5. Big Cypress National Preserve
Big Cypress National Reserve, which is larger than Rhode Island, is the United States’ first national reserve. Visitors can discover unexplored territory in this vast, wild swampland.
For centuries the preserve was home to the Seminoles, Miccosukees and other communities that played an important role in the creation of the preserve. You can now enjoy the beautiful nature as well as the rich culture, along with many stories from past eras.
Kayaking is the best way to travel. You can enjoy the diverse nature and bird life from the water. Keep an eye out for the graceful panther.
4. Bahia Honda State Park
Bahia Honda State Park is often overlooked in the splendor of Florida Keys. We are here to say that you should not miss it while you’re on the way to Key West. This beach is one of the most beautiful in the region, with incredible stretches of sand. There are plenty of cabins and campsites for those who want to be in the middle of paradise.
Calusa Bach is the name of Calusa Bach’s beach. The crescent-shaped beach has glistening turquoise waters that are as transparent as glass. Enjoy amazing visibility by kayaking or snorkeling on the calm, flat surface. Paddling enthusiasts can even venture as far as Little Bahia Honda. Bahia Honda Bridge is another notable site.
3. John Pennekamp Coral Reef State Park
John Pennekamp Coral Reef State Park covers 70 miles. It was the US’s first such park. It is located approximately one hour from Miami on Highway 1, which leads all the way up to Key West. This park offers incredible snorkeling and diving opportunities.
Don’t get discouraged if you are tired of hiking. You can have all the adventure here under water. Get out your hiking shoes and put on some snorkel gear to start exploring. You’ll also find rich mangroves and tropical hammocks that are teeming in marine life. You can also jump aboard a glass-bottomed boat to see all of it and keep dry.
2. Dry Tortugas National Park
Dry Tortugas National Park spans seven beautiful islands. It is home to Fort Jefferson, a 170-year-old fortification.
Although the trip south to Miami is quite long, it is worth the effort and ferry ride. You’ll find a tropical paradise after you have walked the Keys. You’ll find vibrant marine life and prismatic reefs as the golden sand surrounds these islands.
Explore the Fort, the largest masonry structure in America, after you have seen turtles. You don’t need to hurry to get back to the mainland, as there are eight camping sites in Dry Tortugas National Park.
1. Everglades National Park
The Everglades National Park, which is not in Florida but is quite distinct and vastly important to the nation’s conversation, should be forgotten. This is a vast area of land that’s unlike any other in the country. You can spot alligators lurking below the surface, and you can kayak through the swampy areas leading to sparkling lakes.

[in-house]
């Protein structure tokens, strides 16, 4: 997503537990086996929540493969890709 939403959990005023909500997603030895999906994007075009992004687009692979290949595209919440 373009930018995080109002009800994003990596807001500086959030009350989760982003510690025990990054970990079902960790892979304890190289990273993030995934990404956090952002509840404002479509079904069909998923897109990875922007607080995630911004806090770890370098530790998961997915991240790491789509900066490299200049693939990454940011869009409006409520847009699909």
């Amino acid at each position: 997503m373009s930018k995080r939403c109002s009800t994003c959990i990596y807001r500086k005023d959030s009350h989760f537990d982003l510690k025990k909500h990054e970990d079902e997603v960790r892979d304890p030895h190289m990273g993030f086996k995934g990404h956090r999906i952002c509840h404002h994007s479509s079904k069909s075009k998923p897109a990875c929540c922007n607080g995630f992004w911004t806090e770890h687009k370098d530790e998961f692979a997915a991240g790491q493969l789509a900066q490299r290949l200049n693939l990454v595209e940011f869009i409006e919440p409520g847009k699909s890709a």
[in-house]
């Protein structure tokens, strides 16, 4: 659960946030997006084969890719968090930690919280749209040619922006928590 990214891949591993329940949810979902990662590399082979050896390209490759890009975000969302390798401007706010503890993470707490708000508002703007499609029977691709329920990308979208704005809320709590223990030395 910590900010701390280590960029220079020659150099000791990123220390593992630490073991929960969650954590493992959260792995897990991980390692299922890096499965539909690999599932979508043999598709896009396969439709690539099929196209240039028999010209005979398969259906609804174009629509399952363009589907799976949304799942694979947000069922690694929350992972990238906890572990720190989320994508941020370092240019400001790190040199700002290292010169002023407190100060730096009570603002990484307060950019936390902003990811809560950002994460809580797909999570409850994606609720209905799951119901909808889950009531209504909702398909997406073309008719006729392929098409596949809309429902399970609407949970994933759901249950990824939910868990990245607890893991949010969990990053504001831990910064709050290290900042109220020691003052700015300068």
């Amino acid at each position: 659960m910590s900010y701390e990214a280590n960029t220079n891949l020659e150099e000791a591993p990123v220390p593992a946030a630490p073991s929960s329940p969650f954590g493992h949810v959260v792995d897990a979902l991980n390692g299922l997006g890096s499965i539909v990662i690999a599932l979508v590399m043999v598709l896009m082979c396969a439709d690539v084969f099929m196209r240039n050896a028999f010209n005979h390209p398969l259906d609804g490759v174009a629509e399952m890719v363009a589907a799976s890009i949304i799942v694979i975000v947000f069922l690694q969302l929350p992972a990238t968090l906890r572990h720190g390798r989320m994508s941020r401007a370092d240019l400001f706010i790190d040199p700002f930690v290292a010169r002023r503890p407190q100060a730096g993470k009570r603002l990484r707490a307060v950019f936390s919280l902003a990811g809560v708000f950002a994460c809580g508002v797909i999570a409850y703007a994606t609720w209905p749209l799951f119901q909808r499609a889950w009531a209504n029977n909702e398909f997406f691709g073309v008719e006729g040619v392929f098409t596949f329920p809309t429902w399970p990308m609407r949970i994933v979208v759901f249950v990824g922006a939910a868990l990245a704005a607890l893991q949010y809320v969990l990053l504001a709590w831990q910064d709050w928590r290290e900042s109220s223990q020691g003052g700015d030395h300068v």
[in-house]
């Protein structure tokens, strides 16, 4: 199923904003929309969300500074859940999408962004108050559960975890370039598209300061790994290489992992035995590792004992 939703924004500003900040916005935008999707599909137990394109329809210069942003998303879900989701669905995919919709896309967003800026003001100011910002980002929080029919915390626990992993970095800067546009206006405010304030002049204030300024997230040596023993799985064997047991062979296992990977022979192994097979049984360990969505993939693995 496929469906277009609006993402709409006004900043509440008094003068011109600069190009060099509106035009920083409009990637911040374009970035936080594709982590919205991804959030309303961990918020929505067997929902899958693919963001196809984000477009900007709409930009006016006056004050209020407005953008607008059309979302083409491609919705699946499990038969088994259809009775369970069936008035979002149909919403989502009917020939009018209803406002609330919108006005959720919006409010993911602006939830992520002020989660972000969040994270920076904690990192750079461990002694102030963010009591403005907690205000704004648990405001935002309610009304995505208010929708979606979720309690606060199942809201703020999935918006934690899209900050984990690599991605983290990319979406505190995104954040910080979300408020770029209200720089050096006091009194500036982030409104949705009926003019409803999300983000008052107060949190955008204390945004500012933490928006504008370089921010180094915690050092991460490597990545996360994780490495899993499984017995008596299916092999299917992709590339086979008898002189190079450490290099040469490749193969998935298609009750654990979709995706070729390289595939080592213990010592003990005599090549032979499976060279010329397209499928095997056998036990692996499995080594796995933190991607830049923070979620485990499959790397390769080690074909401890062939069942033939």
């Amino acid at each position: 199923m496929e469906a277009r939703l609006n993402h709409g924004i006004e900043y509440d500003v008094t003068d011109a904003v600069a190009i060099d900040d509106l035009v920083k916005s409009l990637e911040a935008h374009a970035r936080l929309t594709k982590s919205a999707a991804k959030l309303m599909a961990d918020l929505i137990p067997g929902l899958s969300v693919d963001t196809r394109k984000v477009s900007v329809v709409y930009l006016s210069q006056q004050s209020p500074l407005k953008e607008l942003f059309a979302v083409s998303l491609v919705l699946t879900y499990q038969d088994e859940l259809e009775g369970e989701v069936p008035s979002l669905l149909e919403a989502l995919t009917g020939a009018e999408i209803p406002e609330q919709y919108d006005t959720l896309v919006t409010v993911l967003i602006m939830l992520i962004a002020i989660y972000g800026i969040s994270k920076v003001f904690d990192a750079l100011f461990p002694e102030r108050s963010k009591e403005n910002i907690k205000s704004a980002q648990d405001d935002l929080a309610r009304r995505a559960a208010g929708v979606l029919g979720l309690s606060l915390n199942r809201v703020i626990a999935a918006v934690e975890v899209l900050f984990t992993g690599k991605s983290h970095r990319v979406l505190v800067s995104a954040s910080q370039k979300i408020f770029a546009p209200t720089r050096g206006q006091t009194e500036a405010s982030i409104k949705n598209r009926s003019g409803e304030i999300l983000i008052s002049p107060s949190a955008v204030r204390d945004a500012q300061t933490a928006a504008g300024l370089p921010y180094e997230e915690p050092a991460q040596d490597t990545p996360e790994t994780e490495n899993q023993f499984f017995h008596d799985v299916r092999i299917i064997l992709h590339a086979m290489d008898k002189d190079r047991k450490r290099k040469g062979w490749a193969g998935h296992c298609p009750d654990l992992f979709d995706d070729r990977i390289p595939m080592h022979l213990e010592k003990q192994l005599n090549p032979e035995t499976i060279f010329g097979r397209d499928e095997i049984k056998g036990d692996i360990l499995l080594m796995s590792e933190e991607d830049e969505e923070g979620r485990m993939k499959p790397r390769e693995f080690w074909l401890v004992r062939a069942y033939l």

It is wild and constantly changing, but it feels so Florida. The Everglades is warm and jungle-like, and it attracts many animals both fodder and prey. There are many trails for biking and hiking that lead you through the diverse ecosystems. You can also take tours to get closer to the natural world and many bird species.
You can also kayak along the Wilderness Waterway, which is a large portion of the park’s wetlands.
Florida Map showing National and State Parks
– Silver Springs State Park, North Central Florida (Ocala)
– Myakka River State Park, Southwest Florida (Sarasota)
– Jonathan Dickinson State Park, Southeast Florida (Hobe Sound)
– Bahia Honda State Park, Florida Keys (Big Pine)
– Grayton Beach State Park, Panhandle.
Florida has nearly 200 state parks, campgrounds, preserves, recreation areas and trailheads.21-Sept-2020
1. Valley of Fire, Nevada. In a region renowned for jaw-dropping scenery, Nevada’s most visited state park, Valley of Fire, still manages to stand out. This ancient red desert wonderland boasts 40,000 acres of hiking and camping opportunities.07-Dec-2018
Fakahatchee Strand Preserve State Park is the largest state park in Florida and is home to a variety of plant and animal species that can be found nowhere else in the continental U.S.
1: Fall Creek Falls State Park, Tennessee Besides Fall Creek Falls, the park is home to 26,000 acres of cascades, gorges, waterfalls, streams and hardwood forests.